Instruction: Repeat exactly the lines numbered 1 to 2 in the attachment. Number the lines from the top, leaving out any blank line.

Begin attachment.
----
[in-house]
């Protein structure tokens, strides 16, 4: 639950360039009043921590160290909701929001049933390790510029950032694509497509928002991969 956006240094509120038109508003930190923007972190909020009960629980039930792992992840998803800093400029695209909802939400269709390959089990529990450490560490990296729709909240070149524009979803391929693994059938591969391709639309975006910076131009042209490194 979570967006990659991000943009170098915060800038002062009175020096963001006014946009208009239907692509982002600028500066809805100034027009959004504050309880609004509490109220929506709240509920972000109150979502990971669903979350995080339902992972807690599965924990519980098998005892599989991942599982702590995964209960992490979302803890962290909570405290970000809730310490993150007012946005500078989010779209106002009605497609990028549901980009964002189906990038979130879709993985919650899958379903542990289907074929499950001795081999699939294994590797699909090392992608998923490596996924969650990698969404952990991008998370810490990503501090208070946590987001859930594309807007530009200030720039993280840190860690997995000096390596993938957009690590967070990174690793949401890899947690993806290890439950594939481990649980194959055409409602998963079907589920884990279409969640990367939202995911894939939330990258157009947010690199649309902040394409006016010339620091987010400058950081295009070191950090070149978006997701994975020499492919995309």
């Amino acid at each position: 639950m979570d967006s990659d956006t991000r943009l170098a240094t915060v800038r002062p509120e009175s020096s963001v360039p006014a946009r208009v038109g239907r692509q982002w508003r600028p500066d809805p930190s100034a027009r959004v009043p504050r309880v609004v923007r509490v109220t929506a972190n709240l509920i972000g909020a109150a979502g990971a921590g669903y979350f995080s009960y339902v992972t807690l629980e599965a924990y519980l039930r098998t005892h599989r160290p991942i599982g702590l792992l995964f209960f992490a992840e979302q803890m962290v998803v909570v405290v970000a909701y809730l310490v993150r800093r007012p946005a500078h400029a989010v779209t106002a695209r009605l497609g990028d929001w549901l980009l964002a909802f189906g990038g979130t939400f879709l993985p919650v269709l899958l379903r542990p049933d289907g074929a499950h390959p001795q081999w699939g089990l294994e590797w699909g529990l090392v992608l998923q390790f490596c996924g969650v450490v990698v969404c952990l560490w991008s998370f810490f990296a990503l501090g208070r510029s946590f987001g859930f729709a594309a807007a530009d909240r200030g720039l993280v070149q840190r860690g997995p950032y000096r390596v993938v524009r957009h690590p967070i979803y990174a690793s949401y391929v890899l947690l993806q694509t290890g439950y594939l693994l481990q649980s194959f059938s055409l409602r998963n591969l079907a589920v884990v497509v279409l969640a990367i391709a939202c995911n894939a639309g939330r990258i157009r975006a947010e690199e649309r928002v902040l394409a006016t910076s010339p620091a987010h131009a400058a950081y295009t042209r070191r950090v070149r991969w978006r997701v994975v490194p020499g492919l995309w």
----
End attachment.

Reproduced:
[in-house]
């Protein structure tokens, strides 16, 4: 639950360039009043921590160290909701929001049933390790510029950032694509497509928002991969 956006240094509120038109508003930190923007972190909020009960629980039930792992992840998803800093400029695209909802939400269709390959089990529990450490560490990296729709909240070149524009979803391929693994059938591969391709639309975006910076131009042209490194 979570967006990659991000943009170098915060800038002062009175020096963001006014946009208009239907692509982002600028500066809805100034027009959004504050309880609004509490109220929506709240509920972000109150979502990971669903979350995080339902992972807690599965924990519980098998005892599989991942599982702590995964209960992490979302803890962290909570405290970000809730310490993150007012946005500078989010779209106002009605497609990028549901980009964002189906990038979130879709993985919650899958379903542990289907074929499950001795081999699939294994590797699909090392992608998923490596996924969650990698969404952990991008998370810490990503501090208070946590987001859930594309807007530009200030720039993280840190860690997995000096390596993938957009690590967070990174690793949401890899947690993806290890439950594939481990649980194959055409409602998963079907589920884990279409969640990367939202995911894939939330990258157009947010690199649309902040394409006016010339620091987010400058950081295009070191950090070149978006997701994975020499492919995309």